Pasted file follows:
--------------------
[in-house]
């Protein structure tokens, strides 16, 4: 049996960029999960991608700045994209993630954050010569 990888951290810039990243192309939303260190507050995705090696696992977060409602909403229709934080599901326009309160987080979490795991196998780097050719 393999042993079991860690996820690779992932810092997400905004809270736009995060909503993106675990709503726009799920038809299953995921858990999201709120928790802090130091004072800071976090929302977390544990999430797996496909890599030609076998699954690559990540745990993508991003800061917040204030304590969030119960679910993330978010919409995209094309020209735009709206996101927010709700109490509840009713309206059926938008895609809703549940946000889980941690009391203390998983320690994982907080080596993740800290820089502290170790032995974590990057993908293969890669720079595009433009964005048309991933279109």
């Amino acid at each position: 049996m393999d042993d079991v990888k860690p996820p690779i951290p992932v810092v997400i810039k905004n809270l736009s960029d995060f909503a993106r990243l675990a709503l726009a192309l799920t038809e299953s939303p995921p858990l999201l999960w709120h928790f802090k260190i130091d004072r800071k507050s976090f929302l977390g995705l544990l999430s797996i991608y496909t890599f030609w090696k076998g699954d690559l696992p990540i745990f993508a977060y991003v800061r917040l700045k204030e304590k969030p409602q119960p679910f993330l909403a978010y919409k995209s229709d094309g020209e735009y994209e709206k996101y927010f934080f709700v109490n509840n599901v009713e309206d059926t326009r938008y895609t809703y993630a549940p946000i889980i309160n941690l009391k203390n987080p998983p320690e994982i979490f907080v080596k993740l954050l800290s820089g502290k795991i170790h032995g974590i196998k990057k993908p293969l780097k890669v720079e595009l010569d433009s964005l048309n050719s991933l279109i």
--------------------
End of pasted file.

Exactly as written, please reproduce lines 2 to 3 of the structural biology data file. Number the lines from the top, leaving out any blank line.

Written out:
């Protein structure tokens, strides 16, 4: 049996960029999960991608700045994209993630954050010569 990888951290810039990243192309939303260190507050995705090696696992977060409602909403229709934080599901326009309160987080979490795991196998780097050719 393999042993079991860690996820690779992932810092997400905004809270736009995060909503993106675990709503726009799920038809299953995921858990999201709120928790802090130091004072800071976090929302977390544990999430797996496909890599030609076998699954690559990540745990993508991003800061917040204030304590969030119960679910993330978010919409995209094309020209735009709206996101927010709700109490509840009713309206059926938008895609809703549940946000889980941690009391203390998983320690994982907080080596993740800290820089502290170790032995974590990057993908293969890669720079595009433009964005048309991933279109």
């Amino acid at each position: 049996m393999d042993d079991v990888k860690p996820p690779i951290p992932v810092v997400i810039k905004n809270l736009s960029d995060f909503a993106r990243l675990a709503l726009a192309l799920t038809e299953s939303p995921p858990l999201l999960w709120h928790f802090k260190i130091d004072r800071k507050s976090f929302l977390g995705l544990l999430s797996i991608y496909t890599f030609w090696k076998g699954d690559l696992p990540i745990f993508a977060y991003v800061r917040l700045k204030e304590k969030p409602q119960p679910f993330l909403a978010y919409k995209s229709d094309g020209e735009y994209e709206k996101y927010f934080f709700v109490n509840n599901v009713e309206d059926t326009r938008y895609t809703y993630a549940p946000i889980i309160n941690l009391k203390n987080p998983p320690e994982i979490f907080v080596k993740l954050l800290s820089g502290k795991i170790h032995g974590i196998k990057k993908p293969l780097k890669v720079e595009l010569d433009s964005l048309n050719s991933l279109i």